Want, Fear, & Grace -A Review of Teach Us To Want


Jen Pollock Michel. Teach Us to Want: Longing, Ambition, and the Life of Faith. Downers Grove, IL: InterVarsity, 2014. 221 pp


“But, I just love THINGS!” A beautiful woman married to a missionary pastor stood, laughing in our house, recounting a conversation she had had with her husband. She was describing the struggle between wanting and going without – leaving their comfortable life with a house and jobs and heading into a ministry, giving up luxuries and items that might be considered “extras.”

This quote often comes to my mind when I hear conversations about desire versus denial. Many of us struggle to reconcile our wants with what we believe God requires of us – death to self and therefore, to all that we want. Whether it is materialism, tangibles, ambition, self-gratification, or spiritual pride, each of us grapples with putting our loves and wants in order.

Jen Pollock Michel has plunged into the theology of desire and emerged with the masterfully written, Teach Us To Want: Longing, Ambition & the Life of Faith.

I started the book, intrigued by the title alone, given my own experiences of ambitious longing and wilderness exile. I was not disappointed as I delved into the beautifully crafted paragraphs.

With engaging narrative, Jen Pollock Michel weaves an incredible blend of personal experience, Scriptural lessons, and literary, philosophical, and theological concepts. With clear but enticing artistry, she unfurls for the reader a verbal image of the complex state of our human hearts and the lavish grace of God. Using the Lord’s Prayer as a frame, she sketches the natural human bent toward desires that pursue fleeting pleasure and push against trusting the goodness of God. She creates colorful narrations of conversion, temptations, loss, and gain. The images she builds are descriptions in which readers can find themselves mirrored, no matter how differently individual circumstances may have fallen.

Taking on our natural human desires, Pollock Michel shows Christ’s grace that pulls us from the fear and complacency found rooted in sin’s curse, transforming it to a brave pursuit of our God given desires. She writes,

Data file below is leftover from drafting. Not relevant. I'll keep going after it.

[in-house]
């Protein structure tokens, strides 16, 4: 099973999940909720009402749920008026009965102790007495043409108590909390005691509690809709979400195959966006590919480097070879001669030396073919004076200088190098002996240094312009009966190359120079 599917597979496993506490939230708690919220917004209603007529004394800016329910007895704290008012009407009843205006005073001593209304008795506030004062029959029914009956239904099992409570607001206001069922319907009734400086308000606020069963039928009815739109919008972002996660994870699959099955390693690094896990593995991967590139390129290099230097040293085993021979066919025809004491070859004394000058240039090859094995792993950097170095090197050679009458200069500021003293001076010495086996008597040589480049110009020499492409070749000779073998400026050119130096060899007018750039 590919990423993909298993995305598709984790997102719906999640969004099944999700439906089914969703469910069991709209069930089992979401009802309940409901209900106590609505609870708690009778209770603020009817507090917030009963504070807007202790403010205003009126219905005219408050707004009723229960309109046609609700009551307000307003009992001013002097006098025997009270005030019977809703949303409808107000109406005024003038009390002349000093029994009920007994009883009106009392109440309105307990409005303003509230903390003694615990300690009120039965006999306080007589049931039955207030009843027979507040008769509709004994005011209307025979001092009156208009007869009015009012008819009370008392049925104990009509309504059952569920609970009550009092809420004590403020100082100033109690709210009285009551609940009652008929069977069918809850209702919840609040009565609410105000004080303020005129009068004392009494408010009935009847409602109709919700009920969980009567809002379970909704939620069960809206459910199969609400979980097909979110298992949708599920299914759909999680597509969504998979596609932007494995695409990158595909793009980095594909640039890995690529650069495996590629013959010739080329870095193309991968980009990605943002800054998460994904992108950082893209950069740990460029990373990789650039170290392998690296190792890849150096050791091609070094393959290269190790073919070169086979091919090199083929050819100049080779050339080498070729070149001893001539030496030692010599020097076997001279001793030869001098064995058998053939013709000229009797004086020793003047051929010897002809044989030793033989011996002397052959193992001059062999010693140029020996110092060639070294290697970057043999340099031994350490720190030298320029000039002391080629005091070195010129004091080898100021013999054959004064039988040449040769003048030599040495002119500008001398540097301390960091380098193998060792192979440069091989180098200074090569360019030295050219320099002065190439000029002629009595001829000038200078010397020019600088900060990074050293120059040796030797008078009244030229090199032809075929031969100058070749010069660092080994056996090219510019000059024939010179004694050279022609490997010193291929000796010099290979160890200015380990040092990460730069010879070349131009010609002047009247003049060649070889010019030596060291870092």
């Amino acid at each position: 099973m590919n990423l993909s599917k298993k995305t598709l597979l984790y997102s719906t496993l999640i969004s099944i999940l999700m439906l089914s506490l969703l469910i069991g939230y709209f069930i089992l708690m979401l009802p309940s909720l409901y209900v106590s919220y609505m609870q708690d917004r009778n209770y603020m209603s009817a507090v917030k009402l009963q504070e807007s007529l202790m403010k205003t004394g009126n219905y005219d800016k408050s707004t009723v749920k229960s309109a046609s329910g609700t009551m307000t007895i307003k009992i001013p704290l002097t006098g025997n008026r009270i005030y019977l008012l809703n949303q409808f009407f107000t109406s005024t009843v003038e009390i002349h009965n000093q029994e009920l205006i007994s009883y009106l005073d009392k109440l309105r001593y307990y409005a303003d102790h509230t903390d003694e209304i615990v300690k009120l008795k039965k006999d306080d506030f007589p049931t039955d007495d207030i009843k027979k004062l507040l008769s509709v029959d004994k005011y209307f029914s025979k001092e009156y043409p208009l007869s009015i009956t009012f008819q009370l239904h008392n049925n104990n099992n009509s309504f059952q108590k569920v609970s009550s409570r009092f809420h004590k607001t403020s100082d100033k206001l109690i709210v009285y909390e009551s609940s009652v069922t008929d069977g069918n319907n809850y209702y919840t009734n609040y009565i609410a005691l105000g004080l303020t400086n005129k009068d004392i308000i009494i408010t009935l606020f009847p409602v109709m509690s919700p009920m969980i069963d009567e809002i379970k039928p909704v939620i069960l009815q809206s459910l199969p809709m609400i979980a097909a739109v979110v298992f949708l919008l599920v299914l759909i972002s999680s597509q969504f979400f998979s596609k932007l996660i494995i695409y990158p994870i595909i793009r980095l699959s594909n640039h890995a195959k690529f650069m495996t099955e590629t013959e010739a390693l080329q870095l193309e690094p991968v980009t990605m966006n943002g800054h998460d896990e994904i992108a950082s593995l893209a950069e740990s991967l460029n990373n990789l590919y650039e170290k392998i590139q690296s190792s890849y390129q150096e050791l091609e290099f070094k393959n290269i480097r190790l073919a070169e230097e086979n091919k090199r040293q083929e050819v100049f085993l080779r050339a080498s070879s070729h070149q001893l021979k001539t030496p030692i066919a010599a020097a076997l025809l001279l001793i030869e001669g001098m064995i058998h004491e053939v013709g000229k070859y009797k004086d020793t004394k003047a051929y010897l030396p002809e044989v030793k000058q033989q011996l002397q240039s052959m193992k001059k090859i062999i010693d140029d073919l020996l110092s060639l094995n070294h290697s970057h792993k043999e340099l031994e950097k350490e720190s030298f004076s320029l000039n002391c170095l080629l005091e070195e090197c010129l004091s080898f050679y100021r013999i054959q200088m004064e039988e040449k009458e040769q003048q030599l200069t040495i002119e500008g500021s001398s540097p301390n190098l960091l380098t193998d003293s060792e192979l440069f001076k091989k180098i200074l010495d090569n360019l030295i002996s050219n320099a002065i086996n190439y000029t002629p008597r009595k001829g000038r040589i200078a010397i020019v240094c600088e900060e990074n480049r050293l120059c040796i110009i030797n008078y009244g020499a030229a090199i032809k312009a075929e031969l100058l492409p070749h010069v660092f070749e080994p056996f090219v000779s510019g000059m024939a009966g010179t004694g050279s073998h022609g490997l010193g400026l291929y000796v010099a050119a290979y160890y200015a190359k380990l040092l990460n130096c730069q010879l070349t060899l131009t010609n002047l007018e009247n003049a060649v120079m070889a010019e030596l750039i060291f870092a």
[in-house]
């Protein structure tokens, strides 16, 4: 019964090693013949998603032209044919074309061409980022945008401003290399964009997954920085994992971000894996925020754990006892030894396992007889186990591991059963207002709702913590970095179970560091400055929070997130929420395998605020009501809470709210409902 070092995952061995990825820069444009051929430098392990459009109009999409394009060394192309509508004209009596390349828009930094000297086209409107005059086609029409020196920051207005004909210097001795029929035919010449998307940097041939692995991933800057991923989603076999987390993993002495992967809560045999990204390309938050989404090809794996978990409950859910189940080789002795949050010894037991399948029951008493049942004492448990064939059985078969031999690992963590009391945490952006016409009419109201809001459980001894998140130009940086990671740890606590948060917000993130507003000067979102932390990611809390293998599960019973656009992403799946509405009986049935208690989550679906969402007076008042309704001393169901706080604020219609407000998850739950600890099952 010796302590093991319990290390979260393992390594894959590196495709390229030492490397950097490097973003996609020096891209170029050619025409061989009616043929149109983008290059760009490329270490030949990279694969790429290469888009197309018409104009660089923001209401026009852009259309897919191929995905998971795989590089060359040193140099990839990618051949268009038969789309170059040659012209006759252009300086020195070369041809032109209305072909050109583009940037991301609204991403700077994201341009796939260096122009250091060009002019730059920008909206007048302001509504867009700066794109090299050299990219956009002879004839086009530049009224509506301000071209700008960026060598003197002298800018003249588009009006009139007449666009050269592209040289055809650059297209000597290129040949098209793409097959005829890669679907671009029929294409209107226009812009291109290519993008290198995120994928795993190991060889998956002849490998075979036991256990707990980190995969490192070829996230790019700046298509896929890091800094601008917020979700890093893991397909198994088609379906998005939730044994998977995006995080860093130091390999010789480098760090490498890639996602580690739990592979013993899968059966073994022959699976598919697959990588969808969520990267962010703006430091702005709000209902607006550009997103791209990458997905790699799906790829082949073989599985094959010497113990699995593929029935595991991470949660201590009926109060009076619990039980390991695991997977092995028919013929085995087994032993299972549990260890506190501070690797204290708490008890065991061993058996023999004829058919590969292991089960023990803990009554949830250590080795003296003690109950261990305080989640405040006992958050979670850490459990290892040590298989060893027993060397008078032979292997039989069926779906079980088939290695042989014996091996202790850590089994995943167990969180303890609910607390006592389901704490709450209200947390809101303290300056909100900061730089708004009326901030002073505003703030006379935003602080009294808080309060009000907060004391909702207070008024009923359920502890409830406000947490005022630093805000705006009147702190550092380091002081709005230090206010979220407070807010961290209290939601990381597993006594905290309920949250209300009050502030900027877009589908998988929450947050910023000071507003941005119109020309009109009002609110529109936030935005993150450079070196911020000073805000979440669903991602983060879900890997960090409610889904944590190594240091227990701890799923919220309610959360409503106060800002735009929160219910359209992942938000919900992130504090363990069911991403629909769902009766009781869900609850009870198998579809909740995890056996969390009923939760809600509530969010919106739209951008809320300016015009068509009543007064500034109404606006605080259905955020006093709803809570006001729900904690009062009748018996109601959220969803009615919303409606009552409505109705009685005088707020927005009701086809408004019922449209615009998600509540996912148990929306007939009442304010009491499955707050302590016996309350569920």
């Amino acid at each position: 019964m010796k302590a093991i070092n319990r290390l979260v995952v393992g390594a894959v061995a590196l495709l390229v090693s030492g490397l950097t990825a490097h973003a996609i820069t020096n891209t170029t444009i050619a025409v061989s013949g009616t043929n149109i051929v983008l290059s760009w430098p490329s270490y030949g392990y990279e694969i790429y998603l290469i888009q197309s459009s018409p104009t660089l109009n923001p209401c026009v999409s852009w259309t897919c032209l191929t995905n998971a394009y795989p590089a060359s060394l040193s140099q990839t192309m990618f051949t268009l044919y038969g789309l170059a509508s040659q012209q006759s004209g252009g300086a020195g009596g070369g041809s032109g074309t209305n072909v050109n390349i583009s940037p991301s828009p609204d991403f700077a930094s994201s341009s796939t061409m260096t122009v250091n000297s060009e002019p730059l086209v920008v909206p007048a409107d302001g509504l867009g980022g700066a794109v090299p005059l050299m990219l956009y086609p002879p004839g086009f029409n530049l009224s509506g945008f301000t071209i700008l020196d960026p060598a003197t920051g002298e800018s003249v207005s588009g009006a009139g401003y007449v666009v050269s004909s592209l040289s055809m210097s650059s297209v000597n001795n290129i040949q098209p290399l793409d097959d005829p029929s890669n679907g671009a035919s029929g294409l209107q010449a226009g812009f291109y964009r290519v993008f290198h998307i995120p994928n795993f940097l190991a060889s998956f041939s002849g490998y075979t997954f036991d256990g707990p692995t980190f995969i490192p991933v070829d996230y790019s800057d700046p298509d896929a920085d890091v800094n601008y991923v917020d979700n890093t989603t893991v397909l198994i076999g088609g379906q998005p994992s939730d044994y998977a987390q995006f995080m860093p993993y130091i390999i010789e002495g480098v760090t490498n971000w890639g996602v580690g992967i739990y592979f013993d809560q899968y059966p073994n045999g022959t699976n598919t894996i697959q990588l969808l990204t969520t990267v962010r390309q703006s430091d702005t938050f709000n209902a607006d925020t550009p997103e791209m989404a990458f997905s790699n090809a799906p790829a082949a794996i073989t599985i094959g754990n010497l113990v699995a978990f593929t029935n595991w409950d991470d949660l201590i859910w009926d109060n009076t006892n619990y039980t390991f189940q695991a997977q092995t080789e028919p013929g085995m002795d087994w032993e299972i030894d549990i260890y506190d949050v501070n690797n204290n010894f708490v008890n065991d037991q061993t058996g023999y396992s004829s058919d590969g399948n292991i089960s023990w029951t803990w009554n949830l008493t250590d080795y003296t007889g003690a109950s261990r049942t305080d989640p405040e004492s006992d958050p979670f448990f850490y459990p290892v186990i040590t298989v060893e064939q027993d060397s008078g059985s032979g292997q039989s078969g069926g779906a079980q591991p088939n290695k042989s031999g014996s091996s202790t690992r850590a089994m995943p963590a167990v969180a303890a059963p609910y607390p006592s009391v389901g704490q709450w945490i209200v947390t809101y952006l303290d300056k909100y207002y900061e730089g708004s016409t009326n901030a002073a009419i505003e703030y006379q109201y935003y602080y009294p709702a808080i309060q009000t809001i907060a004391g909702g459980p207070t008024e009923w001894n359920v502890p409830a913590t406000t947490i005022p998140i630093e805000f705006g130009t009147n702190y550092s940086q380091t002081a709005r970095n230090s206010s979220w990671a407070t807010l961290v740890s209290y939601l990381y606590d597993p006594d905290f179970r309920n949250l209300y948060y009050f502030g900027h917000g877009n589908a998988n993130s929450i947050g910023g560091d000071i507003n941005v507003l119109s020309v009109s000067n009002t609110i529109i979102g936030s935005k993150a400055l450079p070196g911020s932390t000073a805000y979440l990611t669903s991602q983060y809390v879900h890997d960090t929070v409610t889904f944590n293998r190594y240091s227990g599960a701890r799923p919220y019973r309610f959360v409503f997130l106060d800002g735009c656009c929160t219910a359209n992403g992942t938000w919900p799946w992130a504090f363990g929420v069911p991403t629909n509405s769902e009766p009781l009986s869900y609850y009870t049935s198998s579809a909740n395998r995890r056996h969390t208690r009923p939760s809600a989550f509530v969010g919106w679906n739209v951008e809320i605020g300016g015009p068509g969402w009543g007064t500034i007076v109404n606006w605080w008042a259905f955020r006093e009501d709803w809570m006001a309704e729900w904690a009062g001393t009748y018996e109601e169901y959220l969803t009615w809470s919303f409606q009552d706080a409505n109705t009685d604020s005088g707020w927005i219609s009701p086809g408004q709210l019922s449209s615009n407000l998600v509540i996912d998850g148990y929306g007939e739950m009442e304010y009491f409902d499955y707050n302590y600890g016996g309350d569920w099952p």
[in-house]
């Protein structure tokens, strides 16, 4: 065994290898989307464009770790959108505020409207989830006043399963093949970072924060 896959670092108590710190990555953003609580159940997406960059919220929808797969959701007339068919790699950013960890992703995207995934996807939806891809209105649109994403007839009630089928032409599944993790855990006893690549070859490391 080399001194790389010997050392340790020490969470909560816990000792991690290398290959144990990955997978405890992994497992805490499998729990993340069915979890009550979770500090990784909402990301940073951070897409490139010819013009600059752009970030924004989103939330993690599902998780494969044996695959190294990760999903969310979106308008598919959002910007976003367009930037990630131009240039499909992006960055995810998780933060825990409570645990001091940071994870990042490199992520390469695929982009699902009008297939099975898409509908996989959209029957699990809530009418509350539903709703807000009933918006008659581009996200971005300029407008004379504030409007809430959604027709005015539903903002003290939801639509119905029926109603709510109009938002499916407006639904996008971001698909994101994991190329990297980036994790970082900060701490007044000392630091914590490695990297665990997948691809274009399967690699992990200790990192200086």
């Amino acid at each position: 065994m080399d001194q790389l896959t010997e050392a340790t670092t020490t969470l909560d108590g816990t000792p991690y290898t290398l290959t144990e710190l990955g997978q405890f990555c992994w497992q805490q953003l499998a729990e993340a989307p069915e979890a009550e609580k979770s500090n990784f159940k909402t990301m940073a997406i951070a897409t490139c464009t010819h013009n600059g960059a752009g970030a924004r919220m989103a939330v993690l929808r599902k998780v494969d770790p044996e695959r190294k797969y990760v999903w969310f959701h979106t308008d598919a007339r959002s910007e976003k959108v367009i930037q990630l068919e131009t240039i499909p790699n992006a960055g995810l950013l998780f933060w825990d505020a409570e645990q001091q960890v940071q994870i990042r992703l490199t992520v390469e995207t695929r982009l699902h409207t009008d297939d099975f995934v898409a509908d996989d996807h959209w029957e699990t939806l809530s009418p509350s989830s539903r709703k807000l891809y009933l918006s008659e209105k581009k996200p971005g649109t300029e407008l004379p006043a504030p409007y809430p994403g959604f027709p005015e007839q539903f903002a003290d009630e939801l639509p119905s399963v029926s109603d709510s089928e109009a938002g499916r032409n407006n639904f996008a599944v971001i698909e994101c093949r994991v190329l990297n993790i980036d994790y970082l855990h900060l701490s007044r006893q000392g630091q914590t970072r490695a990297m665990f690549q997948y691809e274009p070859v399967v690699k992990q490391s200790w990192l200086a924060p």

And here is how desire becomes corrupt: wanting derails into selfishness, greed and demanding ingratitude when we’ve failed to recognize and receive the good that God has already given. Trust is at the center of holy desire: trust that God is good and wills good for His people…When we refuse God’s good, when we mistrust God’s intentions, when we clamor for self-rule, we exact the cruel price of suffering.” (pp 84-5)

 Just as Eve and Adam failed to trust God’s good plan and exacted a cruel price of suffering, so we wrestle with the same tension in our desires – we want and yet distrust the Giver. We want the wrong things – the fruit that looms ahead, looking lovely and shiny, rather than the intangible communion with a God whom we must trust. And only by God’s gentle goodness and grace, as our lives unfold, do we learn to trust that what He gives is enough for our desires.

The pages are rife with references and allusions to a diverse set of writers, theologians, and thinkers from St Augustine, NT Wright, and Tim Keller, to Madeleine L’Engle, CS Lewis, Edith Wharton, and Annie Dillard and many more. Rich with thought, the book is a synthesis of beauty, goodness, and truth; beautiful theological truths, stated in flowing and captivating phrases.

Jen Pollock Michel is able to diffuse our common thought about desire. She makes a compelling case against the fear of want and the negative connotations of desire and ambition. She writes, powerfully convincing her readers that God desires His children to want, but rather than wanting the temporary fruit, we must want Him, to desire His grace, His good will. She encourages her readers to want, to desire fully, the life of faith found in a lavishly generous Father.